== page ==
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”Errors in the SAR interferogram?”
  Principle of InSAR / Advanced Course1

When creating an interferogram of surface deformation by using InSAR, it is not always true that an interference pattern (fringes) of an initial interferogram shows surface deformation directly. This is because the difference in phase between two observations is influenced by things outside surface deformation.

What is contained in a SAR interferogram

Influence other than surface deformation are contained in the difference in phase between two observations. They are two kinds of fringe which are generated because two satellite orbits are not exactly the same, (a) one is called orbital and topographic fringe and has roots in the difference between two orbits and topography, (b) the other has roots in a spacial disturbance of propagation delays occurred in the ionosphere, the troposphere, etc.. So we need to remove these fringes from the initial interferogram to obtain surface deformation. But if the method for removing them is not correct, the measurement of surface deformation is in error.

For orbital fringes in above (a), because a fringe pattern is exactly reproduced by using position relation between satellite orbits at two distinct times (baseline length) and the location of a target on the ground, they are corrected by using this fringe pattern.

And for topographic fringes, if digital elevation data (DEM) of a target area are available, they can also be corrected by geometric computation.

GSI 50m DEM covers all over the area of Japan and has enough accuracy and resolution to detect surface deformation by InSAR at present. This technique for removing topographic fringes is called a 2-pass method because of using two SAR observation data.

Figure 9. Topographic fringes

Figure 9. Topographic fringes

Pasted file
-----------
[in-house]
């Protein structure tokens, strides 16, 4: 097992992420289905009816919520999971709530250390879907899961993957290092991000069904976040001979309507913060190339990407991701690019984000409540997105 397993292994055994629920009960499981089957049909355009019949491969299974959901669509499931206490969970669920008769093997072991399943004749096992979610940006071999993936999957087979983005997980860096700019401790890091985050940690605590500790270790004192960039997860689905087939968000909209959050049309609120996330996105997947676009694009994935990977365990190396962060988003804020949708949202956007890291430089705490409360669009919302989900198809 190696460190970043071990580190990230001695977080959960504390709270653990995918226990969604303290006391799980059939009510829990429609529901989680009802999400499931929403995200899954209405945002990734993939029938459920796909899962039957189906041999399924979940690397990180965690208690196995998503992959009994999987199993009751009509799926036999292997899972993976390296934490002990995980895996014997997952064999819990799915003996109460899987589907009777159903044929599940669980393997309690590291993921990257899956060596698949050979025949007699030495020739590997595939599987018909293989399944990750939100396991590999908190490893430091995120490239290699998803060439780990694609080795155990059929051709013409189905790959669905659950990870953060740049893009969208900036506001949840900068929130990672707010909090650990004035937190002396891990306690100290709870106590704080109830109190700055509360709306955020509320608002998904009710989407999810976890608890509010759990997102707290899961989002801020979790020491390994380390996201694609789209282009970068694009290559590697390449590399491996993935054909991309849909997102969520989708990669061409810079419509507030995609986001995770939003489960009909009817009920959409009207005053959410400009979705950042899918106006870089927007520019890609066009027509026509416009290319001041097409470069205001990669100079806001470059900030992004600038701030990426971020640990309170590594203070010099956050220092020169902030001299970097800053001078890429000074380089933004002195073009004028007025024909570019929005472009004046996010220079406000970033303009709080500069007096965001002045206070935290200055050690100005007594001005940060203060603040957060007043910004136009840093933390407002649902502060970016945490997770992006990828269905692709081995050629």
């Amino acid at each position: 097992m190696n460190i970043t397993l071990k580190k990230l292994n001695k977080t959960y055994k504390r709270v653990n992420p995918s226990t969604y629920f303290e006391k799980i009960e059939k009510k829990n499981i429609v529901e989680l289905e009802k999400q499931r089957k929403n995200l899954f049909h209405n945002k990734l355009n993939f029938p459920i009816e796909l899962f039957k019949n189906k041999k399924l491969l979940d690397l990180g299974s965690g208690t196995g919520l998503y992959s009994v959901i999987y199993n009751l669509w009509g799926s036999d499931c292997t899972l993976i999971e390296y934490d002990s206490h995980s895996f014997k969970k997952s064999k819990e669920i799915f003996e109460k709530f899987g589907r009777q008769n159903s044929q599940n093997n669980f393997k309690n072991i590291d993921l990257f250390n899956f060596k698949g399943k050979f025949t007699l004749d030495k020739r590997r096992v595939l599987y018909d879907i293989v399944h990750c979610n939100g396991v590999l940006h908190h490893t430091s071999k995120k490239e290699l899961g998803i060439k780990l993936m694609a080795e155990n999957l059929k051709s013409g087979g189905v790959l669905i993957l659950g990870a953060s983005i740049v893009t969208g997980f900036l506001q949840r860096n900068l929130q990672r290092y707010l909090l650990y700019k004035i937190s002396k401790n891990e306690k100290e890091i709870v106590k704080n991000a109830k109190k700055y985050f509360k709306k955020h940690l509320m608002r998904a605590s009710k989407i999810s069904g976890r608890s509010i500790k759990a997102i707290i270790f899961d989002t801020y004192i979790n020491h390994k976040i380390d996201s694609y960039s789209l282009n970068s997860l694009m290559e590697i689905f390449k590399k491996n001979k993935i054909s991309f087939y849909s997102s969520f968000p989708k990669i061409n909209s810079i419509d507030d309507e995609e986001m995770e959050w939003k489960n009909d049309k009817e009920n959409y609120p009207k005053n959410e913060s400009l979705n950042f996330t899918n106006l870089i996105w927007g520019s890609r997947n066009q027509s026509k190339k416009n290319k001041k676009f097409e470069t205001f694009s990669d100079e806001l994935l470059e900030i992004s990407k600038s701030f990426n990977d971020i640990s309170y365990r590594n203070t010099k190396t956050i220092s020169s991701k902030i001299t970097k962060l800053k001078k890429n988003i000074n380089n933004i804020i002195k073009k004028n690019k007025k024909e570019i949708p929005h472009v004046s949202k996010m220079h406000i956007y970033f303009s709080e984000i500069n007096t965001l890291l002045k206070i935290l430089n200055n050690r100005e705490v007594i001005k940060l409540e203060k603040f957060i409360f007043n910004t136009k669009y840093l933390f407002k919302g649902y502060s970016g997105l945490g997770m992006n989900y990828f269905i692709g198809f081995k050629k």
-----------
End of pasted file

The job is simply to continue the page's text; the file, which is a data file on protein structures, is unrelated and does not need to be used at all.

Even if DEM is not available, correction can be performed by using topographic fringes created from another pair of SAR interferograms in which the surface does not deform or deforms with a constant rate. This is called 3-pass or 4-pass method because of the number of required SAR data.

In this way, to remove topographic fringes from a SAR interferogram it is necessary to get the difference between SAR interferograms or between a SAR interferogram and simulated InSAR topographic fringes which are generated from DEM. So, InSAR is also called differential SAR interferometry. If the baseline length completely vanishes, topographic fringes also vanish. But the baseline length cannot really vanish, so the InSAR for detecting surface deformation is a kind of differential SAR interferometry from the fact that topographic fringes are removed by a difference method.

To detect surface deformation with centimeter precision, it is necessary to measure the baseline length with the same precision. However, trajectory information of a satellite often has a margin of error of more than 100 meters. To completely remove fringes described in above (a), lots of technical know-how, such as estimating the baseline length from phases of a interferogram of a area where elevation data exist, are needed.

For the influence of the ionosphere described in above (b), simultaneous observations by the L-band and C-band radar of SIR-C (Shuttle Imaging Radar C, SAR observation by the NASA Space Shuttle in orbit 220 km above the ground in 1994) are free from this influence. However, because SAR satellites travel at higher altitude than SIR-C, it seems that the influence of the ionosphere exists.

Figure 10. Error sources in propagation process

Figure 10. Error sources in propagation process(b)

In addition, the propagation delay caused by the disturbance of water vapor in the troposphere is very large, so it lead to problems as errors contained in an interferogram. It is also said that a vegetation change, a change of reflection points of volume scattering waves due to the variation of soil water content, etc. cause errors. However, above (a) and (b) are the main sources of errors at present.


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